This photo spoke to my soul about today’s topic, my daily journey with PTSD.
Before you dive into this post, let me make one thing as clear as I can. These are my experiences, and mine alone. This is a day in my head. No two of us with PTSD will experience anything I discuss in the exact same fashion. That is the greatest fallacy, assuming this is cookie-cutter diagnostics and resolutions. It isn’t. Every person is entirely unique, both in experience and severity of illness than the person standing beside them. With that front of mind, let’s begin.
What led up to my eventual diagnosis of PTSD is a topic for another time and another day. Eventually I will stop discussing the causes entirely, as a friend stated, it’s like ripping off scabs in front of people every time you dig up your past. Let’s not do that here and now.
For years, the various aspects of my PTSD had been treated as separate issues. Anxiety … like running at your highest setting non-stop 24 hours a day. Without warning, something can trigger it, and then we’re off on a roller coaster for a while, and it is not a fun ride. When it gets bad enough, it will trigger a panic attack, and if I cannot manage my way through that, then inevitably a trip to the emergency room is likely, which only drives the anxiety levels higher. The one trick I was taught by someone with a similar issue, was that you are gulping and gasping air at the onset, but you forget to exhale. Because your lungs are at capacity, it drives the panic higher because you think you cannot breathe. While true, the thing you need more than anything in that moment is somebody to remind you to EXHALE.
Depression. The darkness descending. Comes on without warning, that general feeling of hopelessness, that there is nothing you can do to improve your situation, it will only get worse, there is no future. Days on end spent in self-isolation, barely able to function. Getting out of bed to go to the bathroom takes a concerted effort. You celebrate the little things, like taking a shower, making coffee, moving around the apartment. Nat has a scale with that I adopted, 0 being the happiest you have ever been, things are sunny and bright and birds are singing in the trees, and 4 being suicidal. When depression sets it, it will drive me down to about 2 usually, sometimes 3 when really bad. Those are the times that, as much as I do not want to, I know that I have to be in communication with Nat or someone close to me. Even if it means meeting up and going out for a coffee, I need that person to keep it from going lower. Before you ask, I have two previous suicide attempts.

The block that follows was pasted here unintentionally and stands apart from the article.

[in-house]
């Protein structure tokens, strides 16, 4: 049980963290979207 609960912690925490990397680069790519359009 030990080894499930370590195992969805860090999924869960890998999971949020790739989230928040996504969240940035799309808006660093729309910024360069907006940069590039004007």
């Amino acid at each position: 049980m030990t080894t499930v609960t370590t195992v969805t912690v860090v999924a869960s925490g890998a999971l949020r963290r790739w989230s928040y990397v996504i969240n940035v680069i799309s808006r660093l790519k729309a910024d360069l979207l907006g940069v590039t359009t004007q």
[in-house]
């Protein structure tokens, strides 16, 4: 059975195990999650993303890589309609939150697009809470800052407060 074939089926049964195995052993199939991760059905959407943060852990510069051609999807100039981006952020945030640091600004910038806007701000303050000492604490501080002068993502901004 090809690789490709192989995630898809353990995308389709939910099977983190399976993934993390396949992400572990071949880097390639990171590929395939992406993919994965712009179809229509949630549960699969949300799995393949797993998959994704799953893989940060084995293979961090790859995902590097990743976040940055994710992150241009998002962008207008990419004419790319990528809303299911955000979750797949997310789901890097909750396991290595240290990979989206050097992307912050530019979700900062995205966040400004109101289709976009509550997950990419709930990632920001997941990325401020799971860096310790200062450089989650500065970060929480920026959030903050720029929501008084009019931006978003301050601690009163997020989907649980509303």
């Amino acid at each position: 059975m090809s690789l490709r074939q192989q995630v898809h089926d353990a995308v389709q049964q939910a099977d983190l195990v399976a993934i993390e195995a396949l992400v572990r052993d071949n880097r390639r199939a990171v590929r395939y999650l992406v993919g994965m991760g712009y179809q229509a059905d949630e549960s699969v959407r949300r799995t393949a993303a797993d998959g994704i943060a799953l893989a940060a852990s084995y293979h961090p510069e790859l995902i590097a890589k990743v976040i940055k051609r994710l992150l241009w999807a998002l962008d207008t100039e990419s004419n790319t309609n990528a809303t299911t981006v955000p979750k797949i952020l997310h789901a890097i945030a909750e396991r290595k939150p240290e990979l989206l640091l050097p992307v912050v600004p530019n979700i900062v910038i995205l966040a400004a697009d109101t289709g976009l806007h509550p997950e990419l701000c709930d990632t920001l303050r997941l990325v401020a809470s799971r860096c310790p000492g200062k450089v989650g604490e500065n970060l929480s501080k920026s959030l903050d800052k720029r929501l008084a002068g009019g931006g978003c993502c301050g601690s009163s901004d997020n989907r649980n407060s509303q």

Now, treated separately, throughout the years, nothing was really successful by any measure. When things began to come in line was after the diagnosis of PTSD. Treating the major cause of all the associated mental illnesses was what started to show progress.
What’s a typical day like?
One thing is being hyper vigilant ALL THE TIME. By the end of the typical day, my neck is stiff and sore, same for shoulders and across collar bones. Because of the hyper vigilance you are always ready to react the second something happens. You expect it, even when you are in a totally safe space. Literally the only time I can let my guard down is when I am with someone I trust completely, like Nat, Ashley, and a few others. With the hyper vigilance is an extreme startle response. For example, a meeting room we use fairly regularly at headquarters has a door closer on the door that needs to be adjusted. During a meeting if someone gets up to go to the bathroom or steps into the hall to take a phone call, that door slams with a hell of a bang. No matter what I try, I physically flinch every damn time. I can see it coming, I’m white-knuckling my chair, and when it bangs, I react. Without fail, I literally jump. As much as I try to conceal it, I can’t.